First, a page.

Jun 142019

Defence Minister Jason Kenney, right, shares a laugh with Admiral William Gortney, NORAD and U.S. Northern Command, middle, and Commander Canadian Joint Operations Command Lieutenant-General Jonathan Vance, left, during the Conference of Defence Associations Institute conference on security and defence at the Chateau Laurier in Ottawa on Thursday, February 19, 2015. Sean Kilpatrick / THE CANADIAN PRESS


There is a lot of excitement these days in the public affairs branch at National Defence headquarters about Chief of the Defence Staff Gen. Jon Vance and what senior officers are calling the “weaponization of public affairs.”

There are already different interpretations among public affairs officers about this new plan/terminology being attributed to Gen. Vance.

But the more common explanation provided to Defence Watch is this: There will be more strategic leaks by the Canadian Forces/DND to journalists who are deemed “friendly” to the military. Such leaks will consist mainly of “good news” stories or positive initiatives and the journalists will be required to heavily promote those.

Equally important, is the flip-side of this “weaponization” strategy. That is the targeting of journalists who are writing or broadcasting the stories that the CF/DND don’t want out in the public domain.

Journalists seen as “trouble-makers” are those producing stories about failed equipment purchases or uncovering details about severely injured soldiers not being treated properly or individuals being sexually harassed, etc., public affairs officers tell Defence Watch.  In other words, reporters who are producing what the CF/DND views as negative or embarrassing news stories.

The “weaponization” aspect will come into play with phone calls to media bosses, letters to the editor, etc. – anything to undercut the credibility of such journalists in the eyes of readers and their employers, NDHQ public affairs sources say. Other tactics aimed at these journalists could also be developed.

But will this strategy work?

Vance isn’t the first to attempt to bring pesky journalists to heel.

It was quite common for officials working for then Defence Minister Peter MacKay to phone editors of various publications to complain about reporters. Such officials would make demands for immediate changes to headlines or question how the gaffe-prone MacKay was being portrayed in articles and broadcasts.

Officers working for Chief of the Defence Staff Gen. Walter Natynczyk would suggest journalists produce highly positive articles about their boss or not write about certain embarrassing topics that angered him. Those topics included equipment procurement problems and the poor treatment of physically and mentally injured soldiers. The payoff? Guaranteed access to the general (i.e. more interviews with Natynczyk).

Some journalists faced other issues.

Defence Watch readers might recall that it was revealed in 2013 that Canadian Forces military police launched an investigation regarding CTV journalist Bob Fife.

Fife’s “crime” was that he had dug up embarrassing information about Natynczyk who in 2011 spent more than $1-million using government aircraft to jet to hockey games and to a Caribbean vacation spot.

Nothing ever came of the probe by the Canadian Forces National Investigation Service. But critics saw the move as an intimidation tactic by the NIS against a journalist who was clearly not playing military cheerleader.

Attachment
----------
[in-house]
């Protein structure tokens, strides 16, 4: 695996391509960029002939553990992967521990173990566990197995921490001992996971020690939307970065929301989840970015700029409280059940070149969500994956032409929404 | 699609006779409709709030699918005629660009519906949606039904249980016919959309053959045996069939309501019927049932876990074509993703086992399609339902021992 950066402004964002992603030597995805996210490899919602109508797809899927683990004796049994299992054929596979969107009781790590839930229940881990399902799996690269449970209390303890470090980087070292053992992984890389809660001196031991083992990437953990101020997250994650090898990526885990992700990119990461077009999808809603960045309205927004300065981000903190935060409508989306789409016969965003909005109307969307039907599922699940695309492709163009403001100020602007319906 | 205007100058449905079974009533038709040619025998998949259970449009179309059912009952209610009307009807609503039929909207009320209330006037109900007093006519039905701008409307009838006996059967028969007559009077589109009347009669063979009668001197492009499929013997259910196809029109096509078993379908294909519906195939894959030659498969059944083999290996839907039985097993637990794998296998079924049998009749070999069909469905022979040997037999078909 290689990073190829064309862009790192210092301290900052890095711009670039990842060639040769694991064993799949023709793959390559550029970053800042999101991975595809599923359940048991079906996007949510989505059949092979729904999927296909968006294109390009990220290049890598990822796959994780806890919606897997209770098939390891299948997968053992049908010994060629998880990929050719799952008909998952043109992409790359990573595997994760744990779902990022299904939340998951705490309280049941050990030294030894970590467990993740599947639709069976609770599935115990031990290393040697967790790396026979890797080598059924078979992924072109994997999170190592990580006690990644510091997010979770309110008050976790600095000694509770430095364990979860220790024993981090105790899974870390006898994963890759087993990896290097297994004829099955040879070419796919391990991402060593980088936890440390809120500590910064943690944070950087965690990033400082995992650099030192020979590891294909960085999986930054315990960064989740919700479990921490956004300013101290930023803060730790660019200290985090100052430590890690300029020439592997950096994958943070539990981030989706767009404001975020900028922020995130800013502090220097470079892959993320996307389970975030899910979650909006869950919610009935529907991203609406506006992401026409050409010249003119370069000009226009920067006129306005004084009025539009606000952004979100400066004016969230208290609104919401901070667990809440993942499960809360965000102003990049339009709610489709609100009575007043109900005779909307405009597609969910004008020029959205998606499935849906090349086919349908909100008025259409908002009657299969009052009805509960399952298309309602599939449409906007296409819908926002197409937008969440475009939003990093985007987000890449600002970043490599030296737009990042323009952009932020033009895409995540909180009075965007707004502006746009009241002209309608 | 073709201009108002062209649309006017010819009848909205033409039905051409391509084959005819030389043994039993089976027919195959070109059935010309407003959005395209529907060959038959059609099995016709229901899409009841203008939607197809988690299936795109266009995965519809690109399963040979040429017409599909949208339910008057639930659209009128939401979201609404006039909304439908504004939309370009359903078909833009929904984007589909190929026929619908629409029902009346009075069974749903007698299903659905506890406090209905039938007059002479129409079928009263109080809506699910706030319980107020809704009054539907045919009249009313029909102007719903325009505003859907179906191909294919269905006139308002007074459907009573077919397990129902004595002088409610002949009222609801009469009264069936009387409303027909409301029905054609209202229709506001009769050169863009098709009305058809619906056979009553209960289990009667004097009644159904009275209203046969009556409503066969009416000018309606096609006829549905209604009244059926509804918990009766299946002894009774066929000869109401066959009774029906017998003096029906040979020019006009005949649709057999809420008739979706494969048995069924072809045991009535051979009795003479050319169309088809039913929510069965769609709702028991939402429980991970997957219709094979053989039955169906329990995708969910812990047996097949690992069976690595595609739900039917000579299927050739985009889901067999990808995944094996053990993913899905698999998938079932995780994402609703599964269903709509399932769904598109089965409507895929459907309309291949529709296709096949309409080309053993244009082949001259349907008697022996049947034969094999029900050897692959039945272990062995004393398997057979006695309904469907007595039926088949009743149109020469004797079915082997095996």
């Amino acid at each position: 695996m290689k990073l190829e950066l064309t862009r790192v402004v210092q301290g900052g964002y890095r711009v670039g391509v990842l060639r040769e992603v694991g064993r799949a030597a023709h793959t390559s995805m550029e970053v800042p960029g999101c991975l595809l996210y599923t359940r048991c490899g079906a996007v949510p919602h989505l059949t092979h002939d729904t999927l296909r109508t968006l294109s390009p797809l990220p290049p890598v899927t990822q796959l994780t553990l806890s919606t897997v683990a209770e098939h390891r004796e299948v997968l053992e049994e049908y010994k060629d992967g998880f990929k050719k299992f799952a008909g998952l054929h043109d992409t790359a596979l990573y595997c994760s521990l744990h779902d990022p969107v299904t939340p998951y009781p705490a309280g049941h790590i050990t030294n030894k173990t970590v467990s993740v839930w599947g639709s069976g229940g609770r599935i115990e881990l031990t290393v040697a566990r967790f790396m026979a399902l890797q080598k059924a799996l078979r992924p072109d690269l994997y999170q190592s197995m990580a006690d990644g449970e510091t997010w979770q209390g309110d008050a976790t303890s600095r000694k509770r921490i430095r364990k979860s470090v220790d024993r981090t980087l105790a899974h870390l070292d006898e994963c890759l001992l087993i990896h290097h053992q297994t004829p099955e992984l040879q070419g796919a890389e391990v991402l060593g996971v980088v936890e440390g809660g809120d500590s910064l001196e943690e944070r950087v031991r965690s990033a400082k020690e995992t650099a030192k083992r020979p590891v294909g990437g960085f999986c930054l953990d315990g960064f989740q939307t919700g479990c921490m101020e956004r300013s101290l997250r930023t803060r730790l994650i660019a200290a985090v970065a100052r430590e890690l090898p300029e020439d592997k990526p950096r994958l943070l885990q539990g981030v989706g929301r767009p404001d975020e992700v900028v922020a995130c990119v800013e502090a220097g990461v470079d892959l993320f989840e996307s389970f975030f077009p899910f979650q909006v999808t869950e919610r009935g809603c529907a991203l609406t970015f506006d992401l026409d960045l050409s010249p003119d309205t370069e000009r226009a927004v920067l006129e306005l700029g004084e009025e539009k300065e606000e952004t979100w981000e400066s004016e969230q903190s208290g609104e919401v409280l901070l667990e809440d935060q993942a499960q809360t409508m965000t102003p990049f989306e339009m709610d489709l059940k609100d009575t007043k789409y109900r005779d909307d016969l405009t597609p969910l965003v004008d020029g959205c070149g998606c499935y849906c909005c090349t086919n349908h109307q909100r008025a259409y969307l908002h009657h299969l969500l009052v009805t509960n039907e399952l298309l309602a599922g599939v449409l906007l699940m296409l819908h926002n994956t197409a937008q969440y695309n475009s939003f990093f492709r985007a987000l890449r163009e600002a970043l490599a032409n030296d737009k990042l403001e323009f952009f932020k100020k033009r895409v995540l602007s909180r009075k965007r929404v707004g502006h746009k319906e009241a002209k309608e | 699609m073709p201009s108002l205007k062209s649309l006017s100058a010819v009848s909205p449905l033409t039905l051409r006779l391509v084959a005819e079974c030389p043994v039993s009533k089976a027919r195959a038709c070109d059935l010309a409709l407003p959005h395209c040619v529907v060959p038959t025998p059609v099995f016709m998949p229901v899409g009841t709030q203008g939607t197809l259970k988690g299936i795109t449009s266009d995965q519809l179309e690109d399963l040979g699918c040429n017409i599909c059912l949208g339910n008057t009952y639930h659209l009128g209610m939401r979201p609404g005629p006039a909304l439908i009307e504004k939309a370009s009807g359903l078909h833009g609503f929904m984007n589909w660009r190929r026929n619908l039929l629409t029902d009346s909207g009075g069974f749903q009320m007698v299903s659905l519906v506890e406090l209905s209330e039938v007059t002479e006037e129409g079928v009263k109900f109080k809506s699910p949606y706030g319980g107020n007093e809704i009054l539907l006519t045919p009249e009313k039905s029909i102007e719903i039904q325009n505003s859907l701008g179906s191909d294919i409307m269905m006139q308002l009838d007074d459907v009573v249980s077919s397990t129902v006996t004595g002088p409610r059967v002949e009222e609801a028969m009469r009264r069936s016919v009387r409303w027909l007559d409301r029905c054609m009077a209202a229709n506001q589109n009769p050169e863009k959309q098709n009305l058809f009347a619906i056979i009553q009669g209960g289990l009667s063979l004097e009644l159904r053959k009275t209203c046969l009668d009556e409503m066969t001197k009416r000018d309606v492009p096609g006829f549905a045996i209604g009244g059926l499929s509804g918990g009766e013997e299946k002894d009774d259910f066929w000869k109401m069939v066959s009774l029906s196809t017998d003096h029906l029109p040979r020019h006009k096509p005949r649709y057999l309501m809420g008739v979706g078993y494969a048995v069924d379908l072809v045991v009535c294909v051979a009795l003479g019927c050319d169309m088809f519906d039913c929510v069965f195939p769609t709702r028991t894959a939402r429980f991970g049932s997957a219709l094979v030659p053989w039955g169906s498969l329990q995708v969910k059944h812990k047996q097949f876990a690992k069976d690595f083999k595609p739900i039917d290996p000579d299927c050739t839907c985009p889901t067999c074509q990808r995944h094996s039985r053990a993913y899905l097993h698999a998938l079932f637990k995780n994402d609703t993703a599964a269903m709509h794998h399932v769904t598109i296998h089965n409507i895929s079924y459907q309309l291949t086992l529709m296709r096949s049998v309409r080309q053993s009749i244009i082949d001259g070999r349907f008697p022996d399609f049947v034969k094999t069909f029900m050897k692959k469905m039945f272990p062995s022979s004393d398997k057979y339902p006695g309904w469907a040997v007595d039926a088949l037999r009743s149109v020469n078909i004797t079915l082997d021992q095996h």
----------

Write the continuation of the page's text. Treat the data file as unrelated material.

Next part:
For sure, the “weaponization of public affairs” is certainly a catchy title.

But Vance’s “weapon” is arguably a little rusty.

These days DND/CF public affairs officers communicate with journalists mostly via emails. And those emails usually consist of pre-approved “talking points.”

Even such canned answers can take time to make their way to a reporter. It recently took DND public affairs a week to provide me with the current number of personnel in the military’s reserves.

UPDATE: Chief of the Defence Staff Gen. Jon Vance spoke to Defence Watch late Monday about his vision for the “weaponization of public affairs.”

He acknowledges this is a term he has used but believes his intention is being inadvertently misconstrued/misunderstood by some public affairs officers at NDHQ.

“It’s no surprise to me that there are those who would see weaponization as an aggressive, attack mode,” he explained.

But Vance tells Defence Watch that although his terminology might seem to indicate offensive operations against the media that is not his plan.

“I don’t consider it unfair you are reporting on it,” he explained. “In fact I’m happy you are. What I am taking about is operationalizing the public affairs branch. I want to make the public affairs branch better.”

Vance noted that the DND/CF public affairs team works hard but he is frustrated at a system that has been set up that often does not allow the Canadian Forces or DND to provide its viewpoints to the media and others.

“I want Defence to be a respected voice in the very important defence dialogue that goes on in the country,” Vance explained. “Sometimes I feel we lose that respect because we have incomplete information and not in a timely (way). We don’t do it on purpose.

Vance is now working on producing guidance for public affairs officers on what he wants.

“I was detecting our inability to answer questions in a timely manner and to be able to respond and deal effectively in a very dynamic and very fast paced information environment.”

“I don’t know whether there is a structural change that is required,” Vance noted. “Other nations have the ability to access subject matter experts and turn things around and get them back out.”

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